Q: Maryland Inheritance tax calculation. Based on amount before or after federal and state tax deductions?
I think I understand the "death" taxes in Maryland, but I am not positive on the calculations.
Are all taxes based on the value of the gross estate, or are some calculated based on the value after other taxes have been deducted?
Gross value of estate $20 million
Federal estate tax of 40% on value above $12.92 million (for 2023).
MD estate tax 16% on value above $5 million.
MD inheritance tax 10% (based on what? gross estate value, or value after above deductions?)
A: Taxes are imposed on the gross estate. There are exemptions, credits and deductions that are/may be applicable. You absolutely need to pay a CPA to do these taxes for this size of an estate, as well as have estate counsel for the estate administration (or trust distribution). There are too many things you do not even know you do not know. As for the 10% inheritance tax, it only applies to non-lineal heirs, non-spouses, and non-immediate family (not to children, grandchildren, siblings, spouse, parents). There is also a 9 month deadline for a surviving spouse to claim portability of their deceased spouse's Unified Credit, by which the $12.92M is thus doubled, as well as the fact that a surviving spouse inheriting from their deceased spouse has an unlimited credit/exemption on inheritance from the deceased spouse. If you miss what you need to know, or act when you do not even know about what you need to know, you may cost yourself dearly.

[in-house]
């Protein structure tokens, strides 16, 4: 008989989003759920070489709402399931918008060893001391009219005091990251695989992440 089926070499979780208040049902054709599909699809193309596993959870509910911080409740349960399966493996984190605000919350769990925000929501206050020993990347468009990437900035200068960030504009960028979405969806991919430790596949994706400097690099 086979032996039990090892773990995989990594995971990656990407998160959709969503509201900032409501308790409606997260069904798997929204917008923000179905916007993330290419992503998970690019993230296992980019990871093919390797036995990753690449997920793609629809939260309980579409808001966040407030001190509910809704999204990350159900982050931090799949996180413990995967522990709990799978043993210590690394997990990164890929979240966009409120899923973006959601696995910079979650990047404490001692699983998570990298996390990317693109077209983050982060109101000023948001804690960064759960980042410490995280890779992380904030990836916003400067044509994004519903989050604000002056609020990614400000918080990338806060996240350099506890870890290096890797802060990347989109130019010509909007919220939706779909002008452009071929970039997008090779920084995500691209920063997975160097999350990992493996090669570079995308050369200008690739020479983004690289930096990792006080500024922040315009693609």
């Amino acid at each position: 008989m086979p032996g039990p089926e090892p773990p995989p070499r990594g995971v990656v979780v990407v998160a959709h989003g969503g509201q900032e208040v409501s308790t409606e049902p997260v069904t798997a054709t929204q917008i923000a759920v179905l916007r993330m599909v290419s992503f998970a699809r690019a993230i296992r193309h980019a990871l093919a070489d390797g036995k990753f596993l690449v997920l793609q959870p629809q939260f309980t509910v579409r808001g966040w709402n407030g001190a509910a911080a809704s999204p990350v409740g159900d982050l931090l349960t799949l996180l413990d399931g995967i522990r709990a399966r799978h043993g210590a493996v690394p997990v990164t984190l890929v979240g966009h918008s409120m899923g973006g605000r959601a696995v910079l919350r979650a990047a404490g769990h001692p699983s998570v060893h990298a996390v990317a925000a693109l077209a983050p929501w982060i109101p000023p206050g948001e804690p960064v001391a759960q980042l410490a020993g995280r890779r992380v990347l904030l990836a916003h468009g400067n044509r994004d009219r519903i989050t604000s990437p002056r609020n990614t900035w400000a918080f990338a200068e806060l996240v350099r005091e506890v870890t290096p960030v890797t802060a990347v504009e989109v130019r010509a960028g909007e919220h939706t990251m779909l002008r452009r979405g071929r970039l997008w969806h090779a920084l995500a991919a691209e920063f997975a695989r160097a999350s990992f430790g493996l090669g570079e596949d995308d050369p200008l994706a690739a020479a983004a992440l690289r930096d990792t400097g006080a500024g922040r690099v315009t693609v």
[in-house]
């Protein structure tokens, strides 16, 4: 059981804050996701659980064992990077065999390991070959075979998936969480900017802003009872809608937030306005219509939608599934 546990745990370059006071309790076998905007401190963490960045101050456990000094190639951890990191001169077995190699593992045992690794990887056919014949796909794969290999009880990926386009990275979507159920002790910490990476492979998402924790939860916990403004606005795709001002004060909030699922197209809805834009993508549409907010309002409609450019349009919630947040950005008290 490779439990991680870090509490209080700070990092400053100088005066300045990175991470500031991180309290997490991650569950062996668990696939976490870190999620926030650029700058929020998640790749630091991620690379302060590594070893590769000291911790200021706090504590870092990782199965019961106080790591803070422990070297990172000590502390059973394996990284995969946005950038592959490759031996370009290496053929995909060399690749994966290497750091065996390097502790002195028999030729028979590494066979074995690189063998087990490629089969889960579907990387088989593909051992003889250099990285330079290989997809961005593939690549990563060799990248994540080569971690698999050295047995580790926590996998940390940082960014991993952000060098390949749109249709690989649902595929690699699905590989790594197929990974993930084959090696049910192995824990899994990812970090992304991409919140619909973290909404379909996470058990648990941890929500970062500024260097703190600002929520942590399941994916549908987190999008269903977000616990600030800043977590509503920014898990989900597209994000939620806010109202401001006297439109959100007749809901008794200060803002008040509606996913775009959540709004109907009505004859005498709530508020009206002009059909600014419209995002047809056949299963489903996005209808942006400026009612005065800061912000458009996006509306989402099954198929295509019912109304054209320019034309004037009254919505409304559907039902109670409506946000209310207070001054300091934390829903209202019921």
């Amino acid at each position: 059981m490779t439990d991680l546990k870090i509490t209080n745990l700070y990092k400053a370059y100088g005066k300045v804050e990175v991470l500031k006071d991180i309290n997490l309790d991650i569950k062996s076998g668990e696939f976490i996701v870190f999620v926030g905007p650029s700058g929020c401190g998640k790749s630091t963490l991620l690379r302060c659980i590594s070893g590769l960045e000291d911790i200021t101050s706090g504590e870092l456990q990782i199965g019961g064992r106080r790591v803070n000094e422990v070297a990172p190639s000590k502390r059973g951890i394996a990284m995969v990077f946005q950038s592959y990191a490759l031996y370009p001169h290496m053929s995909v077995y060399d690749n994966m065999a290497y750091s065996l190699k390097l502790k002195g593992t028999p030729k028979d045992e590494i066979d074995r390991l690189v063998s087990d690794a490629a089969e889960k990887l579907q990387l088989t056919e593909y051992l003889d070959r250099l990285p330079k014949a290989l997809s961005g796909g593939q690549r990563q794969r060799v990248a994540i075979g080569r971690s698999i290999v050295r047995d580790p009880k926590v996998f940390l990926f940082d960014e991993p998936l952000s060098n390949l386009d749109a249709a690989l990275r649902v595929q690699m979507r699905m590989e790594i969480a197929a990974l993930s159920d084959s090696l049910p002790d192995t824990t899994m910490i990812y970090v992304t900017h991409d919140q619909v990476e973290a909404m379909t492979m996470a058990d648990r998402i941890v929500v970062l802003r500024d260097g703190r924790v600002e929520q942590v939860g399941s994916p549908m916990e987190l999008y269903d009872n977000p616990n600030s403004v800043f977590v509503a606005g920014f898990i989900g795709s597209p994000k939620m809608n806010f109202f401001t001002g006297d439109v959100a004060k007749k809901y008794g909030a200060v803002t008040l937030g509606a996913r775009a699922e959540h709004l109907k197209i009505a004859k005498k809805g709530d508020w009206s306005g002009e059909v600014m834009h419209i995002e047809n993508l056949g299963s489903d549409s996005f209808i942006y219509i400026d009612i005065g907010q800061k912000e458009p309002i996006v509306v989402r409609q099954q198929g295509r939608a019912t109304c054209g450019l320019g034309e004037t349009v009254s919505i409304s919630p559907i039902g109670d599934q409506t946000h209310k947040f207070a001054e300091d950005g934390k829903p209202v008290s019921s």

Maryland inheritance tax is based on the relationship of the giver to the recipient, and is not tied to other death taxes, so on a $20M estate this could be $2M, $0 or nearly anything in between. (And if the tax is paid "outside" of the gift, Maryland will "tax the tax" and calculate at 11.11%). Inheritance tax can be based on MORE than what passes at death (gifts given before death may count too). Immediate family members and descendants (husband/wife, son/daughter, grandchildren) are currently exempt from Maryland inheritance tax.
It isn't clear whether your question is hypothetical or whether you are trying to handle an actual estate. You are strongly encouraged to seek the advice of competent tax professionals to assist with filing federal and state tax returns and an estate attorney assist with any estate and/or trust administration.
While not legal advice, I hope this gives some helpful information on Maryland inheritance taxes.
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